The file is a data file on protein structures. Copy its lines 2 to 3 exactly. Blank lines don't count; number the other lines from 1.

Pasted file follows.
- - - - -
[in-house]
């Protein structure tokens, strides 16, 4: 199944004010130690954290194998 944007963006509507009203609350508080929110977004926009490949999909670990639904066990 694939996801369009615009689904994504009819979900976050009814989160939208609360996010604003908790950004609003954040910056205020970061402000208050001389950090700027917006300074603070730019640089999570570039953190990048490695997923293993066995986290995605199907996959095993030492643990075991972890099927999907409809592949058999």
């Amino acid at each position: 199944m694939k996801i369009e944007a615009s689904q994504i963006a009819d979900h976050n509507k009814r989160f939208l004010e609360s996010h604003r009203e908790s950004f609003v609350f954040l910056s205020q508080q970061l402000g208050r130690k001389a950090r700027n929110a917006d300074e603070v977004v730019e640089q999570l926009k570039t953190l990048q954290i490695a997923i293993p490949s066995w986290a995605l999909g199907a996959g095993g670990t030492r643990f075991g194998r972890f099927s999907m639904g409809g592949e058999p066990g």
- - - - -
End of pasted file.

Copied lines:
């Protein structure tokens, strides 16, 4: 199944004010130690954290194998 944007963006509507009203609350508080929110977004926009490949999909670990639904066990 694939996801369009615009689904994504009819979900976050009814989160939208609360996010604003908790950004609003954040910056205020970061402000208050001389950090700027917006300074603070730019640089999570570039953190990048490695997923293993066995986290995605199907996959095993030492643990075991972890099927999907409809592949058999």
């Amino acid at each position: 199944m694939k996801i369009e944007a615009s689904q994504i963006a009819d979900h976050n509507k009814r989160f939208l004010e609360s996010h604003r009203e908790s950004f609003v609350f954040l910056s205020q508080q970061l402000g208050r130690k001389a950090r700027n929110a917006d300074e603070v977004v730019e640089q999570l926009k570039t953190l990048q954290i490695a997923i293993p490949s066995w986290a995605l999909g199907a996959g095993g670990t030492r643990f075991g194998r972890f099927s999907m639904g409809g592949e058999p066990g």